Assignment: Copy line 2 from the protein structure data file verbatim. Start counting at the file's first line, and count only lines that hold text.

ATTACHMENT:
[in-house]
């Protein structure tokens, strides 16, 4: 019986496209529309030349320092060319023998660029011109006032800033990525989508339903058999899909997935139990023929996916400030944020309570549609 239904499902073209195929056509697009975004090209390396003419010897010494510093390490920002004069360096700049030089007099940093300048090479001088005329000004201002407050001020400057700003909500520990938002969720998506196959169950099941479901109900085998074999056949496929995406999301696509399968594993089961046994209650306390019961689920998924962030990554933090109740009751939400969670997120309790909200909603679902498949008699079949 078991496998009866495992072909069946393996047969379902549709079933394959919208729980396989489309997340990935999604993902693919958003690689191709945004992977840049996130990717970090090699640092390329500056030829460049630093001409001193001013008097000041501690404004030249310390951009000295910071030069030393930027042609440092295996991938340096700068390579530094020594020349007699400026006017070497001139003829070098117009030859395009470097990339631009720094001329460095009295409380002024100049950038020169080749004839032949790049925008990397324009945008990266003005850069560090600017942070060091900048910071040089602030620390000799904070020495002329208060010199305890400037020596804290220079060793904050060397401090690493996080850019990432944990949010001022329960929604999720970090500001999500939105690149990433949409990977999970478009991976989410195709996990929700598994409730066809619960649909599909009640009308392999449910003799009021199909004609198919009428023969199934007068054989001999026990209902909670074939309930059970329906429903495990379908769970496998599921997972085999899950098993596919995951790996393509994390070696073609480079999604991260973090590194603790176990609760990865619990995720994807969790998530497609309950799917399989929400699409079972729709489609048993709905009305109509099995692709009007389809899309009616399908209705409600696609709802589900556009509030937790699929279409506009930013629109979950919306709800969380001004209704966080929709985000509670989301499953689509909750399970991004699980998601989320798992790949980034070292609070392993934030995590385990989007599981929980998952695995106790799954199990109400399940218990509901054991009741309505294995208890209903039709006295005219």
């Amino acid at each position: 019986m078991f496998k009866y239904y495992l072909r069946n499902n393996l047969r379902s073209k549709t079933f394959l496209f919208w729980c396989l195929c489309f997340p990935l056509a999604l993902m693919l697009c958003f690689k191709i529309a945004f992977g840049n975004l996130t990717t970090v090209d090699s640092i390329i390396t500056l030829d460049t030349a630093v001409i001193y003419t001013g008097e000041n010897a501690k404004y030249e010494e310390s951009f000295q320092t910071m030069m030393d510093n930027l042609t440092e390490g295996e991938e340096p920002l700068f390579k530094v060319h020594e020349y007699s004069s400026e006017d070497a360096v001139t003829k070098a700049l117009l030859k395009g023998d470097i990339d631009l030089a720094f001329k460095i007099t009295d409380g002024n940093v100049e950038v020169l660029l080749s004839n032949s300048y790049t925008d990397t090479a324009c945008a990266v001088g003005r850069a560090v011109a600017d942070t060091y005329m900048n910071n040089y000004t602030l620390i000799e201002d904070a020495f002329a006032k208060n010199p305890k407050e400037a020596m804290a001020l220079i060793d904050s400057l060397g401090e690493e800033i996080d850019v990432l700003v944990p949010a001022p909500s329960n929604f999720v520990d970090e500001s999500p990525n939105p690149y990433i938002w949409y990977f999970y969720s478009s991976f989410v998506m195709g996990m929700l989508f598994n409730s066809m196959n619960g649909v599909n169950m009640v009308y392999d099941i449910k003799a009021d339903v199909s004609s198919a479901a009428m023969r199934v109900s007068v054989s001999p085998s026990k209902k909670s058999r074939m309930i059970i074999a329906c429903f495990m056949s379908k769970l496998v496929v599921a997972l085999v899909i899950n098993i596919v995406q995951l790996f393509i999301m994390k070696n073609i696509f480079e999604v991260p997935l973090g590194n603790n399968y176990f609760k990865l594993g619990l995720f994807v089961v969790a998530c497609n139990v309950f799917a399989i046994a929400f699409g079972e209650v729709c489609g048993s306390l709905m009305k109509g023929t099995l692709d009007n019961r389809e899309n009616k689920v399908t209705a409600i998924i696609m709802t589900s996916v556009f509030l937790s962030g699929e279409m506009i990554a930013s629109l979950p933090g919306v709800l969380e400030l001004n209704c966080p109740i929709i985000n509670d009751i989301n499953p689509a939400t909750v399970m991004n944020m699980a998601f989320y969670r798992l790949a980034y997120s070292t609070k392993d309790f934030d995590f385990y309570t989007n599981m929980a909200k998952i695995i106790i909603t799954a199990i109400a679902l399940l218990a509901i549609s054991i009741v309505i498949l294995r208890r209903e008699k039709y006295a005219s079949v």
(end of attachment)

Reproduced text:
């Protein structure tokens, strides 16, 4: 019986496209529309030349320092060319023998660029011109006032800033990525989508339903058999899909997935139990023929996916400030944020309570549609 239904499902073209195929056509697009975004090209390396003419010897010494510093390490920002004069360096700049030089007099940093300048090479001088005329000004201002407050001020400057700003909500520990938002969720998506196959169950099941479901109900085998074999056949496929995406999301696509399968594993089961046994209650306390019961689920998924962030990554933090109740009751939400969670997120309790909200909603679902498949008699079949 078991496998009866495992072909069946393996047969379902549709079933394959919208729980396989489309997340990935999604993902693919958003690689191709945004992977840049996130990717970090090699640092390329500056030829460049630093001409001193001013008097000041501690404004030249310390951009000295910071030069030393930027042609440092295996991938340096700068390579530094020594020349007699400026006017070497001139003829070098117009030859395009470097990339631009720094001329460095009295409380002024100049950038020169080749004839032949790049925008990397324009945008990266003005850069560090600017942070060091900048910071040089602030620390000799904070020495002329208060010199305890400037020596804290220079060793904050060397401090690493996080850019990432944990949010001022329960929604999720970090500001999500939105690149990433949409990977999970478009991976989410195709996990929700598994409730066809619960649909599909009640009308392999449910003799009021199909004609198919009428023969199934007068054989001999026990209902909670074939309930059970329906429903495990379908769970496998599921997972085999899950098993596919995951790996393509994390070696073609480079999604991260973090590194603790176990609760990865619990995720994807969790998530497609309950799917399989929400699409079972729709489609048993709905009305109509099995692709009007389809899309009616399908209705409600696609709802589900556009509030937790699929279409506009930013629109979950919306709800969380001004209704966080929709985000509670989301499953689509909750399970991004699980998601989320798992790949980034070292609070392993934030995590385990989007599981929980998952695995106790799954199990109400399940218990509901054991009741309505294995208890209903039709006295005219």